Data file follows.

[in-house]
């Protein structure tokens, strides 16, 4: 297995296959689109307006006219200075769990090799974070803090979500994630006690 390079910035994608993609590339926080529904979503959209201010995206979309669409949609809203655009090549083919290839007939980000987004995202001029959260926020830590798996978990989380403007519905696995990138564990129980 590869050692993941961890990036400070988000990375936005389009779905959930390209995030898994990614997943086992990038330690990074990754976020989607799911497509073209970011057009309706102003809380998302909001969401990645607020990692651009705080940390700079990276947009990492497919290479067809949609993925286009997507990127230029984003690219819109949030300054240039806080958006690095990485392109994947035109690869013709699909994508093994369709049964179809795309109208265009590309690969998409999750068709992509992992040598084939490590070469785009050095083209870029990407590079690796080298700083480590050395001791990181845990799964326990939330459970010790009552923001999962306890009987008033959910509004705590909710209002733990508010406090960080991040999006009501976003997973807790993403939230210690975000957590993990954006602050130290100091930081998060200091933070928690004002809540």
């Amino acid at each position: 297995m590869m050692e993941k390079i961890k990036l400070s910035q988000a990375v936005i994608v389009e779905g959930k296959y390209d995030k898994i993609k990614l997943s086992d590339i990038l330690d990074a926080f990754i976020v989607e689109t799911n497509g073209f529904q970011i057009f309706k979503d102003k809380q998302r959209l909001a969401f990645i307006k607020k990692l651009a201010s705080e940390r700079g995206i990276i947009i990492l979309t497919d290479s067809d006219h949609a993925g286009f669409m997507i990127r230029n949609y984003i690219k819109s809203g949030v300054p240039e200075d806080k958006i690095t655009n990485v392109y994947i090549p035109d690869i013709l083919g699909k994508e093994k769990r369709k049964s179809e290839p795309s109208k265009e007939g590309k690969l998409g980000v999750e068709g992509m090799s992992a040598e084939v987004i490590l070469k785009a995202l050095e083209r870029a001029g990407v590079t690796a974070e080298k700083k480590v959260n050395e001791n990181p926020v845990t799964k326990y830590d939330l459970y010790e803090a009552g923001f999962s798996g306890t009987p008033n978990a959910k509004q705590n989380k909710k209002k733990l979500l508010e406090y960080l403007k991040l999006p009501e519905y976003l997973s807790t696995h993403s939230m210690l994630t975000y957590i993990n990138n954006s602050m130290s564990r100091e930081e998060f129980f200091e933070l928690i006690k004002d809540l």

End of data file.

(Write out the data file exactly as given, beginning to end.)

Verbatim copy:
[in-house]
């Protein structure tokens, strides 16, 4: 297995296959689109307006006219200075769990090799974070803090979500994630006690 390079910035994608993609590339926080529904979503959209201010995206979309669409949609809203655009090549083919290839007939980000987004995202001029959260926020830590798996978990989380403007519905696995990138564990129980 590869050692993941961890990036400070988000990375936005389009779905959930390209995030898994990614997943086992990038330690990074990754976020989607799911497509073209970011057009309706102003809380998302909001969401990645607020990692651009705080940390700079990276947009990492497919290479067809949609993925286009997507990127230029984003690219819109949030300054240039806080958006690095990485392109994947035109690869013709699909994508093994369709049964179809795309109208265009590309690969998409999750068709992509992992040598084939490590070469785009050095083209870029990407590079690796080298700083480590050395001791990181845990799964326990939330459970010790009552923001999962306890009987008033959910509004705590909710209002733990508010406090960080991040999006009501976003997973807790993403939230210690975000957590993990954006602050130290100091930081998060200091933070928690004002809540």
């Amino acid at each position: 297995m590869m050692e993941k390079i961890k990036l400070s910035q988000a990375v936005i994608v389009e779905g959930k296959y390209d995030k898994i993609k990614l997943s086992d590339i990038l330690d990074a926080f990754i976020v989607e689109t799911n497509g073209f529904q970011i057009f309706k979503d102003k809380q998302r959209l909001a969401f990645i307006k607020k990692l651009a201010s705080e940390r700079g995206i990276i947009i990492l979309t497919d290479s067809d006219h949609a993925g286009f669409m997507i990127r230029n949609y984003i690219k819109s809203g949030v300054p240039e200075d806080k958006i690095t655009n990485v392109y994947i090549p035109d690869i013709l083919g699909k994508e093994k769990r369709k049964s179809e290839p795309s109208k265009e007939g590309k690969l998409g980000v999750e068709g992509m090799s992992a040598e084939v987004i490590l070469k785009a995202l050095e083209r870029a001029g990407v590079t690796a974070e080298k700083k480590v959260n050395e001791n990181p926020v845990t799964k326990y830590d939330l459970y010790e803090a009552g923001f999962s798996g306890t009987p008033n978990a959910k509004q705590n989380k909710k209002k733990l979500l508010e406090y960080l403007k991040l999006p009501e519905y976003l997973s807790t696995h993403s939230m210690l994630t975000y957590i993990n990138n954006s602050m130290s564990r100091e930081e998060f129980f200091e933070l928690i006690k004002d809540l």